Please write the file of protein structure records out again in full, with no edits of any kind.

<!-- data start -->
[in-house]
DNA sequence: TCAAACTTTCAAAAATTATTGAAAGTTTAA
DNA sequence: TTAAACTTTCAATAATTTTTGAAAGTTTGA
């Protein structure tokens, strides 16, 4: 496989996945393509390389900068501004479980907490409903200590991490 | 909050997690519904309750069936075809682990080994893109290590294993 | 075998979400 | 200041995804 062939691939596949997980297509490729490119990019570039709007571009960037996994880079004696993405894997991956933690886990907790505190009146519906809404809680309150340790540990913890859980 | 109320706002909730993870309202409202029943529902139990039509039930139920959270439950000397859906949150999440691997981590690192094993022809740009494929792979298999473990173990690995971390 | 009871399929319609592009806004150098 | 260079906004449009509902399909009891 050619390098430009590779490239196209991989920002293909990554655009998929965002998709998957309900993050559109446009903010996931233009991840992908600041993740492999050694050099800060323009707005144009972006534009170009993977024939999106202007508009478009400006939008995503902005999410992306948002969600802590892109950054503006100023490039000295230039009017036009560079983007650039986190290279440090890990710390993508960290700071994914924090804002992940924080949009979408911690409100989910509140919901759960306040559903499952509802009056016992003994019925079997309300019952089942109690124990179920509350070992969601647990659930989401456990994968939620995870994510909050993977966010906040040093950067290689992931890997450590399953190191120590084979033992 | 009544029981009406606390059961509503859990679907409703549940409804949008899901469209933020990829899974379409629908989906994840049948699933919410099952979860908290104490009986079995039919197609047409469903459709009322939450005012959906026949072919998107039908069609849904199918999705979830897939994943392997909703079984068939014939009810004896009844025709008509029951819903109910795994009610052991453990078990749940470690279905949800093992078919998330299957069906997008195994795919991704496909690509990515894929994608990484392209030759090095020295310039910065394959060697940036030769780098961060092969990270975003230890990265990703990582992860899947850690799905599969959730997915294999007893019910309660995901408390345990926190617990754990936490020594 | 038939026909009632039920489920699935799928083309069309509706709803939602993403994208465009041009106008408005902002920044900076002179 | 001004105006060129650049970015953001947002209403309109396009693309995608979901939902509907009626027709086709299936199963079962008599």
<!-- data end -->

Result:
[in-house]
DNA sequence: TCAAACTTTCAAAAATTATTGAAAGTTTAA
DNA sequence: TTAAACTTTCAATAATTTTTGAAAGTTTGA
């Protein structure tokens, strides 16, 4: 496989996945393509390389900068501004479980907490409903200590991490 | 909050997690519904309750069936075809682990080994893109290590294993 | 075998979400 | 200041995804 062939691939596949997980297509490729490119990019570039709007571009960037996994880079004696993405894997991956933690886990907790505190009146519906809404809680309150340790540990913890859980 | 109320706002909730993870309202409202029943529902139990039509039930139920959270439950000397859906949150999440691997981590690192094993022809740009494929792979298999473990173990690995971390 | 009871399929319609592009806004150098 | 260079906004449009509902399909009891 050619390098430009590779490239196209991989920002293909990554655009998929965002998709998957309900993050559109446009903010996931233009991840992908600041993740492999050694050099800060323009707005144009972006534009170009993977024939999106202007508009478009400006939008995503902005999410992306948002969600802590892109950054503006100023490039000295230039009017036009560079983007650039986190290279440090890990710390993508960290700071994914924090804002992940924080949009979408911690409100989910509140919901759960306040559903499952509802009056016992003994019925079997309300019952089942109690124990179920509350070992969601647990659930989401456990994968939620995870994510909050993977966010906040040093950067290689992931890997450590399953190191120590084979033992 | 009544029981009406606390059961509503859990679907409703549940409804949008899901469209933020990829899974379409629908989906994840049948699933919410099952979860908290104490009986079995039919197609047409469903459709009322939450005012959906026949072919998107039908069609849904199918999705979830897939994943392997909703079984068939014939009810004896009844025709008509029951819903109910795994009610052991453990078990749940470690279905949800093992078919998330299957069906997008195994795919991704496909690509990515894929994608990484392209030759090095020295310039910065394959060697940036030769780098961060092969990270975003230890990265990703990582992860899947850690799905599969959730997915294999007893019910309660995901408390345990926190617990754990936490020594 | 038939026909009632039920489920699935799928083309069309509706709803939602993403994208465009041009106008408005902002920044900076002179 | 001004105006060129650049970015953001947002209403309109396009693309995608979901939902509907009626027709086709299936199963079962008599």